Asset managers typically use non-competes when hiring certain C-suite executives, portfolio managers and other “high-end” roles, especially in technology and alternatives, said Alan Johnson, a managing partner at compensation consultancy Johnson Associates. It is also fairly common for top distribution, sales or product development leaders to have non-compete agreements, as reported.

The ban may also cause shops to think twice about lift-outs or recruiting talent to start new strategies. “I can’t even really tie you down,” said Johnson. “I’m going to pay you to develop this product and you go compete with me tomorrow?”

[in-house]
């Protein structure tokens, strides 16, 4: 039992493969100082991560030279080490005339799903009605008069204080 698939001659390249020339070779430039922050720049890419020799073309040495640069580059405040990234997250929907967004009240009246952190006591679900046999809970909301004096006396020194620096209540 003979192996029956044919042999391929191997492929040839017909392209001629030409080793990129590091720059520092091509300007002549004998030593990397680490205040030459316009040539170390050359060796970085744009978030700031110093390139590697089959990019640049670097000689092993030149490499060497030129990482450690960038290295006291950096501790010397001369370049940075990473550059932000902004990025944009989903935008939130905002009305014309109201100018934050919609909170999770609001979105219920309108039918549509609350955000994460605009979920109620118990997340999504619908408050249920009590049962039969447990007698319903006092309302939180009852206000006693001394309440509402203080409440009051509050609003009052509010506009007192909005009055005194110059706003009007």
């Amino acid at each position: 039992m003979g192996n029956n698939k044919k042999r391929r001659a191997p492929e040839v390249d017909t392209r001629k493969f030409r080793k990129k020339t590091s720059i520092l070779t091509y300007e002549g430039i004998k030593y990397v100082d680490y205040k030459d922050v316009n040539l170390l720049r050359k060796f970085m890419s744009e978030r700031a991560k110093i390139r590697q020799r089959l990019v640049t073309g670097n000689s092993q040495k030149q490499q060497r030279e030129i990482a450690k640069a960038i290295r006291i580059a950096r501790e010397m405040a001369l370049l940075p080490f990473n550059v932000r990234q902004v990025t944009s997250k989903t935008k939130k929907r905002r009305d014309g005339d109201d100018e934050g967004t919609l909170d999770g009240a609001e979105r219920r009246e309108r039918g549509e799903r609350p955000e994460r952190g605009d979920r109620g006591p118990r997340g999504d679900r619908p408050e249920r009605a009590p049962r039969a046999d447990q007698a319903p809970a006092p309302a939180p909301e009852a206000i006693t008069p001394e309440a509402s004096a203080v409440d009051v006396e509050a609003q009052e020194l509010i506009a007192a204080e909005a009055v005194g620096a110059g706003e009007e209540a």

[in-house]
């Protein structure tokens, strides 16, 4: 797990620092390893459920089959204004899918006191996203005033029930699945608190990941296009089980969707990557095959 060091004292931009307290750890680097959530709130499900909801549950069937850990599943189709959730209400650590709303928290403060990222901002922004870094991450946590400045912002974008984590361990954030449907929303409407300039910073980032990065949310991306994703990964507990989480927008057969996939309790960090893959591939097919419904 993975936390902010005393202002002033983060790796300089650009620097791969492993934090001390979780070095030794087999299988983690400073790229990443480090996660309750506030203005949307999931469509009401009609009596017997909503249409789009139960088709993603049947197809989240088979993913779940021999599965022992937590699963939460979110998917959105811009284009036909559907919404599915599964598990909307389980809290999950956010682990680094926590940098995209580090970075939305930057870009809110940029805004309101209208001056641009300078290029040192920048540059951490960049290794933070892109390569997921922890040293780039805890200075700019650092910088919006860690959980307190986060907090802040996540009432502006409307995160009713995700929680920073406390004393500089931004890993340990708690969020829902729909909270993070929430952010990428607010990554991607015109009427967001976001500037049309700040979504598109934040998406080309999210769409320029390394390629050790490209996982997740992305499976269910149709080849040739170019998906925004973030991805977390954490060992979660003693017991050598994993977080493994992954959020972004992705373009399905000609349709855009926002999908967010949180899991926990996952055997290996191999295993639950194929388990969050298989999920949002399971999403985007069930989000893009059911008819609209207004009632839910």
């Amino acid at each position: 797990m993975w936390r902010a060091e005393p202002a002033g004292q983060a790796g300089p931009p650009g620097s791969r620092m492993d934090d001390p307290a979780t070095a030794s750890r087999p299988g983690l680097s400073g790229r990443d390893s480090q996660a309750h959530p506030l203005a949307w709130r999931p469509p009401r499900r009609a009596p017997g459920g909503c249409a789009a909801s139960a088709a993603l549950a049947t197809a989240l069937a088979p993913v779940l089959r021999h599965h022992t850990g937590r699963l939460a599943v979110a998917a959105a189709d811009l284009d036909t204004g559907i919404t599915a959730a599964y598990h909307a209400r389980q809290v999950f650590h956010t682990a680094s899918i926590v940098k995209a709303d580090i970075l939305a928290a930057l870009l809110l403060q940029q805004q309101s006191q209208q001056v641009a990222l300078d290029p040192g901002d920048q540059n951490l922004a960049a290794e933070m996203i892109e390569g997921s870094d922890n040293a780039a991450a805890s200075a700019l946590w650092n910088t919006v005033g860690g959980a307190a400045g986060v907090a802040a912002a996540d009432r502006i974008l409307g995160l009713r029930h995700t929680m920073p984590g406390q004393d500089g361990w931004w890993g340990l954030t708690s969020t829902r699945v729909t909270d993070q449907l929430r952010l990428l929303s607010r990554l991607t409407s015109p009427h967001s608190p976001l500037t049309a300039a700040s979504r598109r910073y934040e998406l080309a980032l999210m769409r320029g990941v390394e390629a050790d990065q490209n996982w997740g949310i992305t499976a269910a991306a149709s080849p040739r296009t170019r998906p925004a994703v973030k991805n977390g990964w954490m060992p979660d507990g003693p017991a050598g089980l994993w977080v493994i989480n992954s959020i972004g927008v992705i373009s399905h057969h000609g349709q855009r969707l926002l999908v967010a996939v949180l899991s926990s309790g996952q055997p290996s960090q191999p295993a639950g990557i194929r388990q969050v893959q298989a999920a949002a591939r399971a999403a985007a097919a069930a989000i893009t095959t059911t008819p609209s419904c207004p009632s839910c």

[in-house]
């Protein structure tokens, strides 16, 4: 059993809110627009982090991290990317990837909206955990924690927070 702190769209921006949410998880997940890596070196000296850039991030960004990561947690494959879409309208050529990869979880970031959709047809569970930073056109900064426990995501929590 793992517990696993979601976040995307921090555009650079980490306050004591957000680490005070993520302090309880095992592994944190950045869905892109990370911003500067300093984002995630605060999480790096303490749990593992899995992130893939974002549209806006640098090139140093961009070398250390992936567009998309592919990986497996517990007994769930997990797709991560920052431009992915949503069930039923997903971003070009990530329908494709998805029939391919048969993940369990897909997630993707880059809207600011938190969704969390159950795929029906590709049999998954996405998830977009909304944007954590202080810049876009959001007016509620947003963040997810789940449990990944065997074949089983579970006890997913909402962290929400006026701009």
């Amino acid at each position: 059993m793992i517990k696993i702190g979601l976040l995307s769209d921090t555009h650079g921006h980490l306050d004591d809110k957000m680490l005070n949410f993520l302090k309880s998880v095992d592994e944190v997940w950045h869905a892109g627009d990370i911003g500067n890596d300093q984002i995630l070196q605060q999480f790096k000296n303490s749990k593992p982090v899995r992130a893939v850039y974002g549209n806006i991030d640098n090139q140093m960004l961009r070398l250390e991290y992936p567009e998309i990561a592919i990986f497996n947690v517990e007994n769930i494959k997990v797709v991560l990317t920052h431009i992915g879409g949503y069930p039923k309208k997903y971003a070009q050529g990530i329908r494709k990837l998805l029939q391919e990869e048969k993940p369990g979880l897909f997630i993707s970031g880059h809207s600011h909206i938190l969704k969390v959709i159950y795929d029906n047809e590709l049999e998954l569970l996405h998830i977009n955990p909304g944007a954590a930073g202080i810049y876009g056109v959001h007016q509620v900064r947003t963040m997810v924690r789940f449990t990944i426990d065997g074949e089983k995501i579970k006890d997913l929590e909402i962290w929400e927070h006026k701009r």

The FTC noted that employers already have trade secret laws and non-disclosure agreements at their disposal to protect sensitive information, and that more than 95% of workers with non-competes also have an NDA.

Still, such non-disclosure and non-solicitation agreements may get more “elaborate,” said Johnson the comp consultant. “[Y]ou’re going to have to be draconian,” he said.

Firms may also consider shifting certain roles overseas as a workaround, while stipulating in contracts with new hires that the firm has a right to move the employee, he added.

FundFire / April 29, 2024